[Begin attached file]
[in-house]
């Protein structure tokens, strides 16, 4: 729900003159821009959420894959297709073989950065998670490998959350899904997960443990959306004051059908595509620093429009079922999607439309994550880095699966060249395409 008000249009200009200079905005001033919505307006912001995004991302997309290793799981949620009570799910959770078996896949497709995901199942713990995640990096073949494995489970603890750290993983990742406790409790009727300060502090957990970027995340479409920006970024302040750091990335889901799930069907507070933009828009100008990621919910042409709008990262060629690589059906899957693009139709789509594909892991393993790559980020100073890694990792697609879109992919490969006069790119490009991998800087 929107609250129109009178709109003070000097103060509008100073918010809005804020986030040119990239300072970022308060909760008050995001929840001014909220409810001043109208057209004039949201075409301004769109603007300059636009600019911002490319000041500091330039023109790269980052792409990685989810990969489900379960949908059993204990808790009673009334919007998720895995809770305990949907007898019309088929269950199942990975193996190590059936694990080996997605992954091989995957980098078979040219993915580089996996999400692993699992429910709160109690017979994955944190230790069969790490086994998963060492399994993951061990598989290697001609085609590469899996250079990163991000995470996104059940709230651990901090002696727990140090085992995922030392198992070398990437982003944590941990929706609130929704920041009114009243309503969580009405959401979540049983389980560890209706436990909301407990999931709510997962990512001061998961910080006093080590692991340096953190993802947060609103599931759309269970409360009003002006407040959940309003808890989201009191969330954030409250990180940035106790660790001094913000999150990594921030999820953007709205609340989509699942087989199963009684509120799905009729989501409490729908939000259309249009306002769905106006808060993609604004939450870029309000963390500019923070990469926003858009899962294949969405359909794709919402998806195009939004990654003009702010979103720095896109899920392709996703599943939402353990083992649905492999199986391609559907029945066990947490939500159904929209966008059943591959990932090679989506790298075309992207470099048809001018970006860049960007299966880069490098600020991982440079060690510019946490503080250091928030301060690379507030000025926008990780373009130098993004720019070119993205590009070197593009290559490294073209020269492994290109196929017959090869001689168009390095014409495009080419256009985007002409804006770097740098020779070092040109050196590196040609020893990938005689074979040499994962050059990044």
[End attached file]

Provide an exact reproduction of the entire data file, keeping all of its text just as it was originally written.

[in-house]
């Protein structure tokens, strides 16, 4: 729900003159821009959420894959297709073989950065998670490998959350899904997960443990959306004051059908595509620093429009079922999607439309994550880095699966060249395409 008000249009200009200079905005001033919505307006912001995004991302997309290793799981949620009570799910959770078996896949497709995901199942713990995640990096073949494995489970603890750290993983990742406790409790009727300060502090957990970027995340479409920006970024302040750091990335889901799930069907507070933009828009100008990621919910042409709008990262060629690589059906899957693009139709789509594909892991393993790559980020100073890694990792697609879109992919490969006069790119490009991998800087 929107609250129109009178709109003070000097103060509008100073918010809005804020986030040119990239300072970022308060909760008050995001929840001014909220409810001043109208057209004039949201075409301004769109603007300059636009600019911002490319000041500091330039023109790269980052792409990685989810990969489900379960949908059993204990808790009673009334919007998720895995809770305990949907007898019309088929269950199942990975193996190590059936694990080996997605992954091989995957980098078979040219993915580089996996999400692993699992429910709160109690017979994955944190230790069969790490086994998963060492399994993951061990598989290697001609085609590469899996250079990163991000995470996104059940709230651990901090002696727990140090085992995922030392198992070398990437982003944590941990929706609130929704920041009114009243309503969580009405959401979540049983389980560890209706436990909301407990999931709510997962990512001061998961910080006093080590692991340096953190993802947060609103599931759309269970409360009003002006407040959940309003808890989201009191969330954030409250990180940035106790660790001094913000999150990594921030999820953007709205609340989509699942087989199963009684509120799905009729989501409490729908939000259309249009306002769905106006808060993609604004939450870029309000963390500019923070990469926003858009899962294949969405359909794709919402998806195009939004990654003009702010979103720095896109899920392709996703599943939402353990083992649905492999199986391609559907029945066990947490939500159904929209966008059943591959990932090679989506790298075309992207470099048809001018970006860049960007299966880069490098600020991982440079060690510019946490503080250091928030301060690379507030000025926008990780373009130098993004720019070119993205590009070197593009290559490294073209020269492994290109196929017959090869001689168009390095014409495009080419256009985007002409804006770097740098020779070092040109050196590196040609020893990938005689074979040499994962050059990044």